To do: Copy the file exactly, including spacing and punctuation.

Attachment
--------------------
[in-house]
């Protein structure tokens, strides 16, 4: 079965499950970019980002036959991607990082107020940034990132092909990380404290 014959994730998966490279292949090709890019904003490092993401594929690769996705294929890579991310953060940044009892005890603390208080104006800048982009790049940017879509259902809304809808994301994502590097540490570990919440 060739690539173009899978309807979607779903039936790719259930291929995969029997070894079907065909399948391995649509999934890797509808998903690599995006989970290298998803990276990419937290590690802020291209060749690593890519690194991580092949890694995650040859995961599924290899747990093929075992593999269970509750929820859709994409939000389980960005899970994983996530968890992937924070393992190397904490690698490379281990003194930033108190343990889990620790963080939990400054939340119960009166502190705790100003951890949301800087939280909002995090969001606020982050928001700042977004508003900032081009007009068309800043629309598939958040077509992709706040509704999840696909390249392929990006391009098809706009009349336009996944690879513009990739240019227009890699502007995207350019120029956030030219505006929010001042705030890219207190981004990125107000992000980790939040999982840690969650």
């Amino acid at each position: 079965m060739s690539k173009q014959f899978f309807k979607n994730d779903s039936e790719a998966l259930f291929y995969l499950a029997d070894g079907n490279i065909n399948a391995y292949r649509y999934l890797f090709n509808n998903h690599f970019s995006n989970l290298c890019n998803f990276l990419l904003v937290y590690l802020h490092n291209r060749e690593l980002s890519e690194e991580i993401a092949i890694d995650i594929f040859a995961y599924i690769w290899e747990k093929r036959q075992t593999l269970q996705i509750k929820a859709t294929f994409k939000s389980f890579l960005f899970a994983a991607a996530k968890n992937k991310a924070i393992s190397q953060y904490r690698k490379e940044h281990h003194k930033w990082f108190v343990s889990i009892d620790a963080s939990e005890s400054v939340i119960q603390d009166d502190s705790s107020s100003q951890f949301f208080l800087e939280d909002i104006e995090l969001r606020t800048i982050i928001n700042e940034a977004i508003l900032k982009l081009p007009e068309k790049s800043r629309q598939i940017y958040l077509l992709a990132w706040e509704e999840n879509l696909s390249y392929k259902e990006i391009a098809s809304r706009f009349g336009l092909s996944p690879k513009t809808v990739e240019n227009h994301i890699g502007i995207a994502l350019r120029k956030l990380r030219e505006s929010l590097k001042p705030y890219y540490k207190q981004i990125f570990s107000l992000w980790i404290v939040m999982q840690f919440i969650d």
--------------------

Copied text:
[in-house]
């Protein structure tokens, strides 16, 4: 079965499950970019980002036959991607990082107020940034990132092909990380404290 014959994730998966490279292949090709890019904003490092993401594929690769996705294929890579991310953060940044009892005890603390208080104006800048982009790049940017879509259902809304809808994301994502590097540490570990919440 060739690539173009899978309807979607779903039936790719259930291929995969029997070894079907065909399948391995649509999934890797509808998903690599995006989970290298998803990276990419937290590690802020291209060749690593890519690194991580092949890694995650040859995961599924290899747990093929075992593999269970509750929820859709994409939000389980960005899970994983996530968890992937924070393992190397904490690698490379281990003194930033108190343990889990620790963080939990400054939340119960009166502190705790100003951890949301800087939280909002995090969001606020982050928001700042977004508003900032081009007009068309800043629309598939958040077509992709706040509704999840696909390249392929990006391009098809706009009349336009996944690879513009990739240019227009890699502007995207350019120029956030030219505006929010001042705030890219207190981004990125107000992000980790939040999982840690969650």
């Amino acid at each position: 079965m060739s690539k173009q014959f899978f309807k979607n994730d779903s039936e790719a998966l259930f291929y995969l499950a029997d070894g079907n490279i065909n399948a391995y292949r649509y999934l890797f090709n509808n998903h690599f970019s995006n989970l290298c890019n998803f990276l990419l904003v937290y590690l802020h490092n291209r060749e690593l980002s890519e690194e991580i993401a092949i890694d995650i594929f040859a995961y599924i690769w290899e747990k093929r036959q075992t593999l269970q996705i509750k929820a859709t294929f994409k939000s389980f890579l960005f899970a994983a991607a996530k968890n992937k991310a924070i393992s190397q953060y904490r690698k490379e940044h281990h003194k930033w990082f108190v343990s889990i009892d620790a963080s939990e005890s400054v939340i119960q603390d009166d502190s705790s107020s100003q951890f949301f208080l800087e939280d909002i104006e995090l969001r606020t800048i982050i928001n700042e940034a977004i508003l900032k982009l081009p007009e068309k790049s800043r629309q598939i940017y958040l077509l992709a990132w706040e509704e999840n879509l696909s390249y392929k259902e990006i391009a098809s809304r706009f009349g336009l092909s996944p690879k513009t809808v990739e240019n227009h994301i890699g502007i995207a994502l350019r120029k956030l990380r030219e505006s929010l590097k001042p705030y890219y540490k207190q981004i990125f570990s107000l992000w980790i404290v939040m999982q840690f919440i969650d």